Categories CharitiesEnvironmentRecent

Bristol charity receives 10,000th prosthetic leg donation

A UK charity which reuses prosthetic legs has reached a major milestone, having just received its 10,000th leg to repurpose, donated by a 10-year-old boy from Bristol.

In the UK, approximately 5,000 prosthetic legs end up on landfill sites every year. Legs4Africa aims to combat this problem by collecting used prosthetic limbs from individual donors and limb centres to be recycled. The charity collects limbs from across the UK, France, Canada, the US, and Australia, which are then serviced and sent to countries in sub-Saharan Africa where prostheses are desperately needed.

Across Africa, 1.7 million amputees are living without access to prosthetic limbs that could enable them to live independent lives. Founder of Legs4Africa Tom Williams was on a trip to Gambia in 2013 when he met Paul, an amputee who urgently needed a prosthetic leg. Once back in the UK, Tom was able to source a prosthetic limb to allow Paul to walk again. During this process, Tom witnessed the difficulty that millions of people in Africa who have limb differences experience in accessing prosthetics, and decided to launch Legs4Africa.

Once the limbs are collected and shipped to Africa, they are fixed, adapted, and fitted to amputees. Prior to these donations, a prosthetic would cost upwards of £800 in these countries, meaning that they were totally unaffordable for the majority of people who required them. But by recycling parts that would otherwise have gone to waste, Legs4Africa is able to give more amputees a chance at independence.

Simon, who received a limb from Legs4Africa, commented:

When I lost my leg, I thought it would be a disaster for me and my family. But my new prosthetic leg, and my strength, means that I can continue to farm and provide for my wife and children.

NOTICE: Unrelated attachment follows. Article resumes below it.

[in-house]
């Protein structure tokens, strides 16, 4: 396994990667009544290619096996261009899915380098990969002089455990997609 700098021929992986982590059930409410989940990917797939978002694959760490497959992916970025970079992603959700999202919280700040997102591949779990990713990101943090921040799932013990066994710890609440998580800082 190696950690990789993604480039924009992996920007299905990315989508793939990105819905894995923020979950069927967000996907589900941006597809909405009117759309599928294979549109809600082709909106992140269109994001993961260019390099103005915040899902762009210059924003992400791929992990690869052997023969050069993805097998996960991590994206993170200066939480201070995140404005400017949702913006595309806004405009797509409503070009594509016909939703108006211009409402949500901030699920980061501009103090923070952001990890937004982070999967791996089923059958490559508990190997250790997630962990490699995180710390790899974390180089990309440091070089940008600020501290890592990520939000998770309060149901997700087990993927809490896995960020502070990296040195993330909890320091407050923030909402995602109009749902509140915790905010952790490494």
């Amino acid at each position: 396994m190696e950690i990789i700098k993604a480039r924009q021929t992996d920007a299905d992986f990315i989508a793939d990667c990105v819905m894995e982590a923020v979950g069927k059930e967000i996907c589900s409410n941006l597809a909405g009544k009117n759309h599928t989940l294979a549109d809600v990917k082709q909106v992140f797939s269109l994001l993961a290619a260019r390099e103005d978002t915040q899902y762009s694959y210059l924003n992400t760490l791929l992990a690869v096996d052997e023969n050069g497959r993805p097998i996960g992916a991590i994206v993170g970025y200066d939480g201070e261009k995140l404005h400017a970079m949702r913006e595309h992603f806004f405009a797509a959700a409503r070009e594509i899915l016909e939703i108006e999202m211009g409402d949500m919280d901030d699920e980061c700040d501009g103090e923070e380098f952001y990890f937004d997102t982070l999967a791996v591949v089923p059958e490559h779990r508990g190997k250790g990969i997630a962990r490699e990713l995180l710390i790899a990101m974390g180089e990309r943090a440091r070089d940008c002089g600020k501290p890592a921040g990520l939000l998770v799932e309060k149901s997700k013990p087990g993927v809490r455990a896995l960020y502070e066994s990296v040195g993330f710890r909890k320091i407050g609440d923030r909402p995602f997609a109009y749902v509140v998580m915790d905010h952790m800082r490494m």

Robert, father of 10-year-old Isaac who donated the 10,000th limb to Legs4Africa, commented:

I think it’s become relatively easy, here in the UK, to take having a prosthetic leg for granted, but we are very grateful as a family that Isaac has been given the opportunity to walk with a prosthetic. We are extremely fortunate that we have the NHS in this country and heavily rely on the fantastic services they provide. Therefore, it is a really easy decision for us to donate Isaac’s leg. It gives us great pleasure to know that his leg is being loved and put to good use in The Gambia, than gathering dust in an attic. It would be great to think that in a few months there will be a child kicking a football or riding their bike in the Gambia, wearing Isaac’s donated leg.

Alongside their recycling programme, the charity also works with in-country partners to improve services, create opportunities, and ensure that amputees are supported properly to be able to live independent lives.

To find out more about the work of Legs4Africa, visit: legs4africa.org.